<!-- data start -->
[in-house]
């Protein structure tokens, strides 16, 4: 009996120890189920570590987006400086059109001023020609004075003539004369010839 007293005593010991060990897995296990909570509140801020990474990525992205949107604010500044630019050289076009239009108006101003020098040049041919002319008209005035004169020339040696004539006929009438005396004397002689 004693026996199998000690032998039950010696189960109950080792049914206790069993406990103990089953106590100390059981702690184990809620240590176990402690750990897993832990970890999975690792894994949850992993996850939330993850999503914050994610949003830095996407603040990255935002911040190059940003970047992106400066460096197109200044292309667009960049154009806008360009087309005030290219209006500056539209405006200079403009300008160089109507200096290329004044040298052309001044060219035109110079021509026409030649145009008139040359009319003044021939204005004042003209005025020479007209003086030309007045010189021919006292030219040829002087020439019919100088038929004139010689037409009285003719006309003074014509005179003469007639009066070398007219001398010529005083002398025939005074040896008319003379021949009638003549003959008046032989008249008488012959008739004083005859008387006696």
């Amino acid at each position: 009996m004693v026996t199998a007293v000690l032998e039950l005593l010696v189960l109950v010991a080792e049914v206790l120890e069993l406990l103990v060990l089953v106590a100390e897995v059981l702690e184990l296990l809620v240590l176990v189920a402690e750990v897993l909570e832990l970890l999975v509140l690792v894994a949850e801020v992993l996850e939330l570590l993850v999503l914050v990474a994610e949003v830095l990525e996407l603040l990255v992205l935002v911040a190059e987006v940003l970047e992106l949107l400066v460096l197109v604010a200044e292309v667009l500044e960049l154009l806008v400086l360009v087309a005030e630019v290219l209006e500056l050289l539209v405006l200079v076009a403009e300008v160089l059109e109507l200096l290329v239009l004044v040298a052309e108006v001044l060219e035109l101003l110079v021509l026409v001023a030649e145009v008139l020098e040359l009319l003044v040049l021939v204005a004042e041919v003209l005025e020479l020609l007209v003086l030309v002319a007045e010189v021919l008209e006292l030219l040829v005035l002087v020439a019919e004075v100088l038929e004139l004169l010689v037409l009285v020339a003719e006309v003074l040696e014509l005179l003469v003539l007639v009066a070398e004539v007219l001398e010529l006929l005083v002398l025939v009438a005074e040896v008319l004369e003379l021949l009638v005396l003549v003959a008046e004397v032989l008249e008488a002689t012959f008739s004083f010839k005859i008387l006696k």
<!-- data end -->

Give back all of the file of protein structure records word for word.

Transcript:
[in-house]
């Protein structure tokens, strides 16, 4: 009996120890189920570590987006400086059109001023020609004075003539004369010839 007293005593010991060990897995296990909570509140801020990474990525992205949107604010500044630019050289076009239009108006101003020098040049041919002319008209005035004169020339040696004539006929009438005396004397002689 004693026996199998000690032998039950010696189960109950080792049914206790069993406990103990089953106590100390059981702690184990809620240590176990402690750990897993832990970890999975690792894994949850992993996850939330993850999503914050994610949003830095996407603040990255935002911040190059940003970047992106400066460096197109200044292309667009960049154009806008360009087309005030290219209006500056539209405006200079403009300008160089109507200096290329004044040298052309001044060219035109110079021509026409030649145009008139040359009319003044021939204005004042003209005025020479007209003086030309007045010189021919006292030219040829002087020439019919100088038929004139010689037409009285003719006309003074014509005179003469007639009066070398007219001398010529005083002398025939005074040896008319003379021949009638003549003959008046032989008249008488012959008739004083005859008387006696």
């Amino acid at each position: 009996m004693v026996t199998a007293v000690l032998e039950l005593l010696v189960l109950v010991a080792e049914v206790l120890e069993l406990l103990v060990l089953v106590a100390e897995v059981l702690e184990l296990l809620v240590l176990v189920a402690e750990v897993l909570e832990l970890l999975v509140l690792v894994a949850e801020v992993l996850e939330l570590l993850v999503l914050v990474a994610e949003v830095l990525e996407l603040l990255v992205l935002v911040a190059e987006v940003l970047e992106l949107l400066v460096l197109v604010a200044e292309v667009l500044e960049l154009l806008v400086l360009v087309a005030e630019v290219l209006e500056l050289l539209v405006l200079v076009a403009e300008v160089l059109e109507l200096l290329v239009l004044v040298a052309e108006v001044l060219e035109l101003l110079v021509l026409v001023a030649e145009v008139l020098e040359l009319l003044v040049l021939v204005a004042e041919v003209l005025e020479l020609l007209v003086l030309v002319a007045e010189v021919l008209e006292l030219l040829v005035l002087v020439a019919e004075v100088l038929e004139l004169l010689v037409l009285v020339a003719e006309v003074l040696e014509l005179l003469v003539l007639v009066a070398e004539v007219l001398e010529l006929l005083v002398l025939v009438a005074e040896v008319l004369e003379l021949l009638v005396l003549v003959a008046e004397v032989l008249e008488a002689t012959f008739s004083f010839k005859i008387l006696k």